Confession time: I'm an inveterate do-it-yourselfer. I've fixed vacuum cleaners, sink faucets, coffee tables, lawnmower engines -- you name it, I've tinkered with it. DIY efforts are usually successful if you follow the right advice, and the lessons you can learn from fixing your own stuff can stay with you for years afterward.

If you've been cavalier with your credit cards or run up a few big expenses lately, you might need to approach your finances with the same attitude. Here are some red flags to help you spot potential problems and some fix-it tricks that help get things back in working order.

Signs of trouble

It's sometimes a fine line between running rough and beyond repair. If these situations sound familiar, a financial tune-up might help you prevent an emergency:

  • Making minimum utility payments. Minimum payments on a credit card are bad enough, but only paying the power company what it takes to keep your lights on month to month and never clearing your account to zero should tell you that something's really wrong.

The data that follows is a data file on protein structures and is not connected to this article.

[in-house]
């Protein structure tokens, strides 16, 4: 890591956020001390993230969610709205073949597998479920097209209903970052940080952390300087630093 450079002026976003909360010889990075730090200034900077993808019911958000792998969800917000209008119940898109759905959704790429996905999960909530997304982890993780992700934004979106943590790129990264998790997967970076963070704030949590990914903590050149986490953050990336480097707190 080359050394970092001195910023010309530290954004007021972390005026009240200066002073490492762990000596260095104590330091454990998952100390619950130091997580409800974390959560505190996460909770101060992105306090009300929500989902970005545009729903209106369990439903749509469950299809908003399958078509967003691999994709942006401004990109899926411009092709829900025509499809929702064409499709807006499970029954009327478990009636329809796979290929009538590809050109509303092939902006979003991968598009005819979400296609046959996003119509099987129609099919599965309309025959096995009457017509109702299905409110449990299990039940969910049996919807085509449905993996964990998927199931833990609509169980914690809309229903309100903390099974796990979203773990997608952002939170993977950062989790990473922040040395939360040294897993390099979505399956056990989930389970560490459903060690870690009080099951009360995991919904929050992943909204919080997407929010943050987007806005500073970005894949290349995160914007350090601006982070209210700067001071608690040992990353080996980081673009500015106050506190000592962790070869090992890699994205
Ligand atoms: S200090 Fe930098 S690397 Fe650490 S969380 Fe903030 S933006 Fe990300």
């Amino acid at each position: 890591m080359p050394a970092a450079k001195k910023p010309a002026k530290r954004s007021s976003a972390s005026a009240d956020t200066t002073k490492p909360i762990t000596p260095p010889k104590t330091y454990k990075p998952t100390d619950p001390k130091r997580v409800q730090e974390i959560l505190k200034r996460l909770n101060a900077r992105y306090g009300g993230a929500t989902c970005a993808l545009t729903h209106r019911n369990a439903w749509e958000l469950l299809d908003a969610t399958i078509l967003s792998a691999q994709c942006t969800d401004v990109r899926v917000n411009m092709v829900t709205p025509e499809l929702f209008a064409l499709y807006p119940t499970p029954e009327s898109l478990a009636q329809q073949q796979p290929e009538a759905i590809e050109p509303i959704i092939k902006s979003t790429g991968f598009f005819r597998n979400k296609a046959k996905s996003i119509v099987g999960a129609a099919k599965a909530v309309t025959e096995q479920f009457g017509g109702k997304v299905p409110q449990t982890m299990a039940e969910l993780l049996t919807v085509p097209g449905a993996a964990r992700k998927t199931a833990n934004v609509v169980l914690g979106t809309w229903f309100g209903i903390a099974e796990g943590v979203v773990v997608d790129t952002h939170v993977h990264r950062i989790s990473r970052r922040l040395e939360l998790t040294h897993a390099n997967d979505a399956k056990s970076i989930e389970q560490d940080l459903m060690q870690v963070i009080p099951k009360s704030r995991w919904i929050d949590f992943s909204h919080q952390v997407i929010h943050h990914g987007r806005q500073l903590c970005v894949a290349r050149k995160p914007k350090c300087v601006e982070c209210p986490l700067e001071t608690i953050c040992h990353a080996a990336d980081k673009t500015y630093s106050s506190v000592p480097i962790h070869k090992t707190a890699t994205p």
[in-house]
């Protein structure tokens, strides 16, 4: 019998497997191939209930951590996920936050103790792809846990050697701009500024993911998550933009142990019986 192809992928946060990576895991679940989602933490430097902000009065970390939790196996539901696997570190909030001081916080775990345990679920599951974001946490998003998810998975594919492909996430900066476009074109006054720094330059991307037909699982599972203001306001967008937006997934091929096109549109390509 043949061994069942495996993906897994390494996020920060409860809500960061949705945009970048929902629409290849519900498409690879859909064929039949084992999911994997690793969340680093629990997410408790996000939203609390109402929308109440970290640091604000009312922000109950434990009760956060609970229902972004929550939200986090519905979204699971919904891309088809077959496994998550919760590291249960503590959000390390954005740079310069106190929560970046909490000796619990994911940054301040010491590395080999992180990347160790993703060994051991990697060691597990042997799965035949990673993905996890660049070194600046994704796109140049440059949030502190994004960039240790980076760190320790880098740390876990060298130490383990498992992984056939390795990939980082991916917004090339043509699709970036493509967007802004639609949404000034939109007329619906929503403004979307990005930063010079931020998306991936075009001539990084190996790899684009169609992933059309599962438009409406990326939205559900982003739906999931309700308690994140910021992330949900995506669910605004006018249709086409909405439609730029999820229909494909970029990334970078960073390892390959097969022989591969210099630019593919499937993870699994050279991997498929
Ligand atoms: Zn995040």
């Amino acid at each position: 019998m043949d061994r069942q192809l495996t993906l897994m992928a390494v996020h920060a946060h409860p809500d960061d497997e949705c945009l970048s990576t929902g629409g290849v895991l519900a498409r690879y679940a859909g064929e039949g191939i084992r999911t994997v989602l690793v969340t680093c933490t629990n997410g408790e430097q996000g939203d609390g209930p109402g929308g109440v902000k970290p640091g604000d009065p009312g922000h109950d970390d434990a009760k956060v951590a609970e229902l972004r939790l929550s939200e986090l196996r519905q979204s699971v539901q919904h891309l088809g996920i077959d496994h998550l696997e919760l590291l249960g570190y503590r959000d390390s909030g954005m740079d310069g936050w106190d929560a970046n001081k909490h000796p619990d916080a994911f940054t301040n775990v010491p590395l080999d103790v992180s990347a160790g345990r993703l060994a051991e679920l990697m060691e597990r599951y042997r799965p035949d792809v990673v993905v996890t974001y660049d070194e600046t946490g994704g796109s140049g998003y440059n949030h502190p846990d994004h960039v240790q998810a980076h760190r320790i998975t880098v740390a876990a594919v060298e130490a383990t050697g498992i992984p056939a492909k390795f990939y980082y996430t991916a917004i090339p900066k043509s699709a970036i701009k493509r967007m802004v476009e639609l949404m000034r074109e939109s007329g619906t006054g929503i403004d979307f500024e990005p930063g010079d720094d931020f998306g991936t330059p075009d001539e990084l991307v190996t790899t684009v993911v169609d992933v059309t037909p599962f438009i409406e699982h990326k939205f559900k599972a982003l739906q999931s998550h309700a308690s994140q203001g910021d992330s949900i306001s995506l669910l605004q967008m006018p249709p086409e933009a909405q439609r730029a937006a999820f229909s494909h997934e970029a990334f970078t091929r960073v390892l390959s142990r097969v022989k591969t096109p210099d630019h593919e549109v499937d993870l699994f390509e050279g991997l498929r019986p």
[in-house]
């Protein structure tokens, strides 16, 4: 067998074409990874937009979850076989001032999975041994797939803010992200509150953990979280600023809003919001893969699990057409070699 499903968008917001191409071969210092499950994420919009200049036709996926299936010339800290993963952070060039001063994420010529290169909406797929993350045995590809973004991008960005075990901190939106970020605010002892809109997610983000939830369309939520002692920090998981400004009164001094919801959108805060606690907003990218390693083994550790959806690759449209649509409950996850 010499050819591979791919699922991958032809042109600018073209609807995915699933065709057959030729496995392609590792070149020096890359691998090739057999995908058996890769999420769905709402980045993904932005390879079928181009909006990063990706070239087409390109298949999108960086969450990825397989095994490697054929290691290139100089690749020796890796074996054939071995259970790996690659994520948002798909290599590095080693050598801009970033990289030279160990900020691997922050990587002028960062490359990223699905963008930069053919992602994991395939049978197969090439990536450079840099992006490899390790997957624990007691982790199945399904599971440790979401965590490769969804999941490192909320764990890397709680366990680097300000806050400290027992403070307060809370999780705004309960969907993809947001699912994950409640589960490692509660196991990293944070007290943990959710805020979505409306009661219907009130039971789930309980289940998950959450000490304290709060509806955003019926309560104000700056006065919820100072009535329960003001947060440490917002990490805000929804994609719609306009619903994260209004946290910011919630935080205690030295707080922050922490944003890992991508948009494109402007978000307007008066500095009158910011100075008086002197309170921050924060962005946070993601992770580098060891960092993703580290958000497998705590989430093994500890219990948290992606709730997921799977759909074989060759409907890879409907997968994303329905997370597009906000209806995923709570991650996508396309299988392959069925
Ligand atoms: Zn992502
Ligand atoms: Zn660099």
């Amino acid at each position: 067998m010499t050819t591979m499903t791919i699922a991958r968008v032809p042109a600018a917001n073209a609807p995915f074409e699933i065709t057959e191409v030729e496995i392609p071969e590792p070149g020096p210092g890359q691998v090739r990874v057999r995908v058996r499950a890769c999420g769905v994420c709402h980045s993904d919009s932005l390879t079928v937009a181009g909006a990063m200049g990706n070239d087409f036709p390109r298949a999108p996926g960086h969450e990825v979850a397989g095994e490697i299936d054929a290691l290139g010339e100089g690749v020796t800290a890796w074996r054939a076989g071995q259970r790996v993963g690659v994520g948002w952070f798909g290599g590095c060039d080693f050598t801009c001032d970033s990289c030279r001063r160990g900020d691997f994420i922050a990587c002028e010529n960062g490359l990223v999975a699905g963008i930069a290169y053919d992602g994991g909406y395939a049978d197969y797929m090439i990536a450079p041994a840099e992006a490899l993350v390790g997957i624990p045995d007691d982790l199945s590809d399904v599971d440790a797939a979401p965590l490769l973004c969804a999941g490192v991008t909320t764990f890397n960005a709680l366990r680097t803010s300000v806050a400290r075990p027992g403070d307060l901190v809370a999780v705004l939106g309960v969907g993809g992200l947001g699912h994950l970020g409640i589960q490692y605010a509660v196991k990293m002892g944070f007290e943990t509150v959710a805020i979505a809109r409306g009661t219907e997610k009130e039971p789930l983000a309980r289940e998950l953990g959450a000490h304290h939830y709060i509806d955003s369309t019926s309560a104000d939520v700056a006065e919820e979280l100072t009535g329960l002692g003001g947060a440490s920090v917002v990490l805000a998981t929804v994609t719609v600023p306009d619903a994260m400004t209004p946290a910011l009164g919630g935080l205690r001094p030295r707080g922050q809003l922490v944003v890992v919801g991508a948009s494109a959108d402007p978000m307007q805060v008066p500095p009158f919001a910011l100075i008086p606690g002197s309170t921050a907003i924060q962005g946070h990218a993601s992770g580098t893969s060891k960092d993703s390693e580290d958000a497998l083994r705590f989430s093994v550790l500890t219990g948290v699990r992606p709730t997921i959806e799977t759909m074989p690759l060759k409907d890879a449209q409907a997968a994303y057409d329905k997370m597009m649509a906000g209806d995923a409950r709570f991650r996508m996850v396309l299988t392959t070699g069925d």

• Stressing out about everyday purchases. If you find yourself struggling to find the money for a tank of gas or a trip to the grocery store, there's probably some work to be done.
  • Buying on credit with no savings. It's true that a perfectly functional personal finance strategy can include a certain level of debt, but it should be kept to a minimum without a savings account or other safekeeping instrument to back it up.

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Making your student debt worth its burden